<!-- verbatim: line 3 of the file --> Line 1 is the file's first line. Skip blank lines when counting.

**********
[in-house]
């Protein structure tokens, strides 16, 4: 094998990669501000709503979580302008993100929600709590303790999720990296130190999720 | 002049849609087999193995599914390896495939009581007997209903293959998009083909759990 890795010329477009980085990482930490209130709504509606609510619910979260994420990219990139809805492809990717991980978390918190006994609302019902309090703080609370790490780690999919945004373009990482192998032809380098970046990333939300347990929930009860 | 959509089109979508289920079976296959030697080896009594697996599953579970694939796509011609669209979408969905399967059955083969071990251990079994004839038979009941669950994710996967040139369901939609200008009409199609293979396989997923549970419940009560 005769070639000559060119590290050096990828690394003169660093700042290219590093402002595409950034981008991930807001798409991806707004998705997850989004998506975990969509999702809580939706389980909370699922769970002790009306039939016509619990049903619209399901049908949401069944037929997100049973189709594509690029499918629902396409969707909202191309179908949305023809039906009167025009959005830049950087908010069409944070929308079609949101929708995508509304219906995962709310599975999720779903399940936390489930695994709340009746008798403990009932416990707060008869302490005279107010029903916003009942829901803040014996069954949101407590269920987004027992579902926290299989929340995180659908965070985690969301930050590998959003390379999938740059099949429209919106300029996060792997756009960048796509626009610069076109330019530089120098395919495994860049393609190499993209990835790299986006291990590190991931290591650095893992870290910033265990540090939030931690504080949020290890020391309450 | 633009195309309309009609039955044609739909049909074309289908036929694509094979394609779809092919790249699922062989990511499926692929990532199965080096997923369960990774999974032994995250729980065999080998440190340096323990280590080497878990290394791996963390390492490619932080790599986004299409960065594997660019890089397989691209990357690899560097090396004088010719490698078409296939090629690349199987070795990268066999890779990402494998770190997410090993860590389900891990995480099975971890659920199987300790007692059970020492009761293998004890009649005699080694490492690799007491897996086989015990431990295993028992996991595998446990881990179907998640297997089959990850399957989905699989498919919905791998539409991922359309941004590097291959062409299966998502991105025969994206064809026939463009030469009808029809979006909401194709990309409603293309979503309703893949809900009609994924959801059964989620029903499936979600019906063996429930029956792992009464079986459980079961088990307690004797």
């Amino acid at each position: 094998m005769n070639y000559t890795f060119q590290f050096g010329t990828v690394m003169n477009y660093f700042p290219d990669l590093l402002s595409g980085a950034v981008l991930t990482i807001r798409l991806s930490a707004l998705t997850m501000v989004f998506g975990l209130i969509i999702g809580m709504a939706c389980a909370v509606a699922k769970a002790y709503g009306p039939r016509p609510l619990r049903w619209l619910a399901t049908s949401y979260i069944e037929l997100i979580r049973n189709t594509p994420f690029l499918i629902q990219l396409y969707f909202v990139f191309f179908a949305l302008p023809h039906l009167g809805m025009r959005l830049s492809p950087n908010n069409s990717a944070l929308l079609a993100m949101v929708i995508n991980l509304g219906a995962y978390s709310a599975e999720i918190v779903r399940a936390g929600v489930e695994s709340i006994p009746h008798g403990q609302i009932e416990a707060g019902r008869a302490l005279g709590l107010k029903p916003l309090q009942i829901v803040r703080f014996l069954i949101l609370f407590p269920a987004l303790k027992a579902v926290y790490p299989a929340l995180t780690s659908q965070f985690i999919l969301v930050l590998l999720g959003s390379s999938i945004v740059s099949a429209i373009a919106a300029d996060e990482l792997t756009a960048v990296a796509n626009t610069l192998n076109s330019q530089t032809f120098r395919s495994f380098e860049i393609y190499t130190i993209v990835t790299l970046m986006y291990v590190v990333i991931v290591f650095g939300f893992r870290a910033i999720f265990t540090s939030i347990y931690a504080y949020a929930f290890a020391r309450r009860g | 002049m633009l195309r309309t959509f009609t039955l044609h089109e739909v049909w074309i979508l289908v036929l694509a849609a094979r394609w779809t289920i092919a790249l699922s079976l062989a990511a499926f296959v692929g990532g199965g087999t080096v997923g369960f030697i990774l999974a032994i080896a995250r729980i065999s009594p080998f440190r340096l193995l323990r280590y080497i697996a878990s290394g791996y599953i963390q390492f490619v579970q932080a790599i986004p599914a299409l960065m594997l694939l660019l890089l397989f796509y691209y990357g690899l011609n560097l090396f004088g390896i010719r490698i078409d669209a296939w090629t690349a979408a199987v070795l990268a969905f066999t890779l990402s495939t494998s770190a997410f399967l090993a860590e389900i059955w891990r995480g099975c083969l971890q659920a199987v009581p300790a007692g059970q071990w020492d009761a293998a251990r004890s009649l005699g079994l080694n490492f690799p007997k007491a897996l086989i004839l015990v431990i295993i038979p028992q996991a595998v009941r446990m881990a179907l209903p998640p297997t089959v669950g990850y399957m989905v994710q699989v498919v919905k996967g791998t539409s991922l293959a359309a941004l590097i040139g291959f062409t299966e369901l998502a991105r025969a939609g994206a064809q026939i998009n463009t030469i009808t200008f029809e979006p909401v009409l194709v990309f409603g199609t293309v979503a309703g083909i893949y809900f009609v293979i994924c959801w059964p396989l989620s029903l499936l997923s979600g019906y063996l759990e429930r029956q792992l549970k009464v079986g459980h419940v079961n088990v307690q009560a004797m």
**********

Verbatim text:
């Amino acid at each position: 094998m005769n070639y000559t890795f060119q590290f050096g010329t990828v690394m003169n477009y660093f700042p290219d990669l590093l402002s595409g980085a950034v981008l991930t990482i807001r798409l991806s930490a707004l998705t997850m501000v989004f998506g975990l209130i969509i999702g809580m709504a939706c389980a909370v509606a699922k769970a002790y709503g009306p039939r016509p609510l619990r049903w619209l619910a399901t049908s949401y979260i069944e037929l997100i979580r049973n189709t594509p994420f690029l499918i629902q990219l396409y969707f909202v990139f191309f179908a949305l302008p023809h039906l009167g809805m025009r959005l830049s492809p950087n908010n069409s990717a944070l929308l079609a993100m949101v929708i995508n991980l509304g219906a995962y978390s709310a599975e999720i918190v779903r399940a936390g929600v489930e695994s709340i006994p009746h008798g403990q609302i009932e416990a707060g019902r008869a302490l005279g709590l107010k029903p916003l309090q009942i829901v803040r703080f014996l069954i949101l609370f407590p269920a987004l303790k027992a579902v926290y790490p299989a929340l995180t780690s659908q965070f985690i999919l969301v930050l590998l999720g959003s390379s999938i945004v740059s099949a429209i373009a919106a300029d996060e990482l792997t756009a960048v990296a796509n626009t610069l192998n076109s330019q530089t032809f120098r395919s495994f380098e860049i393609y190499t130190i993209v990835t790299l970046m986006y291990v590190v990333i991931v290591f650095g939300f893992r870290a910033i999720f265990t540090s939030i347990y931690a504080y949020a929930f290890a020391r309450r009860g | 002049m633009l195309r309309t959509f009609t039955l044609h089109e739909v049909w074309i979508l289908v036929l694509a849609a094979r394609w779809t289920i092919a790249l699922s079976l062989a990511a499926f296959v692929g990532g199965g087999t080096v997923g369960f030697i990774l999974a032994i080896a995250r729980i065999s009594p080998f440190r340096l193995l323990r280590y080497i697996a878990s290394g791996y599953i963390q390492f490619v579970q932080a790599i986004p599914a299409l960065m594997l694939l660019l890089l397989f796509y691209y990357g690899l011609n560097l090396f004088g390896i010719r490698i078409d669209a296939w090629t690349a979408a199987v070795l990268a969905f066999t890779l990402s495939t494998s770190a997410f399967l090993a860590e389900i059955w891990r995480g099975c083969l971890q659920a199987v009581p300790a007692g059970q071990w020492d009761a293998a251990r004890s009649l005699g079994l080694n490492f690799p007997k007491a897996l086989i004839l015990v431990i295993i038979p028992q996991a595998v009941r446990m881990a179907l209903p998640p297997t089959v669950g990850y399957m989905v994710q699989v498919v919905k996967g791998t539409s991922l293959a359309a941004l590097i040139g291959f062409t299966e369901l998502a991105r025969a939609g994206a064809q026939i998009n463009t030469i009808t200008f029809e979006p909401v009409l194709v990309f409603g199609t293309v979503a309703g083909i893949y809900f009609v293979i994924c959801w059964p396989l989620s029903l499936l997923s979600g019906y063996l759990e429930r029956q792992l549970k009464v079986g459980h419940v079961n088990v307690q009560a004797m």